zodiaclove
September 30th, 2008
12:09 PM
hola I can't agree with what you said really.... please ellaberate a bit more for me ;D thank you

kentun8
July 14th, 2008
12:07 AM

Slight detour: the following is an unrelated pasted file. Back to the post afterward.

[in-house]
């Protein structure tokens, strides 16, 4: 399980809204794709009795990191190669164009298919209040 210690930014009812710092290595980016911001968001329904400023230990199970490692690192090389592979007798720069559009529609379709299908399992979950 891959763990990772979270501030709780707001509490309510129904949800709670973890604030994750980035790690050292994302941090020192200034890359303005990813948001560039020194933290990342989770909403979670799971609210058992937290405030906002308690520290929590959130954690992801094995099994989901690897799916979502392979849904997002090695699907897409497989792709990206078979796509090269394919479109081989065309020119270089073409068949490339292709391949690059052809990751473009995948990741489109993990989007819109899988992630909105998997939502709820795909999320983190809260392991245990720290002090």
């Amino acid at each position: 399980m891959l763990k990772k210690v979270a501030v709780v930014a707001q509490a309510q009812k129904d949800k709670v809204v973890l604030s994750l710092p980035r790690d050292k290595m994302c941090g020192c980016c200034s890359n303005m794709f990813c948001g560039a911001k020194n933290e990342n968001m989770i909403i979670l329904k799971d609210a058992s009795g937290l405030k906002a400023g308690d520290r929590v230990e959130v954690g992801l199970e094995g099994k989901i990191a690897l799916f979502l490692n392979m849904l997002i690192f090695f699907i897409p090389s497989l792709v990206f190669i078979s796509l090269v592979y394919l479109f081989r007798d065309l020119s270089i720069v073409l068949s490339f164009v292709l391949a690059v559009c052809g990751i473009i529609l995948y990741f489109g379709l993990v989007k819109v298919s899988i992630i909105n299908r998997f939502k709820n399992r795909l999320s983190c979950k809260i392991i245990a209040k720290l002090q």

To go back to the article... does anyone really know what the bishop was saying? He proposed "a rigorous investigation into the origins of nationhood", to show, I think, that Christian values moulded those that are essentially British. But his grasp of historical development is not just fuzzy but absent altogether. To cite one secular example, there was no consensus between Evangelicalism and the Enlightenment, the former arose in protest against the latter's diminishment of faith and Biblical belief. In his own backyard of church governance, the founding documents of Anglicanism, - the preface to the 1662 Prayer Book and the Thirty-Nine Articles - reflect the pervasive influence of secular values such as political tolerance, individual rights (mostly founded on property), and respect for personal conscience on the life of the church, rather than the other way round. And a phrase "The Westphalian consensus is dead" suggests that he does not even know what the Treaties of Westphalia were concerned with - the right of an outside force to interfere across national frontiers to right what it perceives as a moral wrong; if the concept of nationhood that grew ut of those treaties is really dead, why are we tying ourselves in knots about conditions inside Zimbabwe's borders, as we did over Bosnia, Kosovo, etc? I know the bishop is the media's conservative darling, but he is not the real article. He has no sense of the abiding values of the Anglican church, its tolerance, its constant adjustment to secular values, and its continuous self-criticism. As one of the bishop's flock, I have listened intently and repeatedly to his sermons, and I know him personally to be a kind and charming man, but I have never known him present an intelligent, clearly argued statement of what he actually believes.Or more alarmingly still, what he actually knows.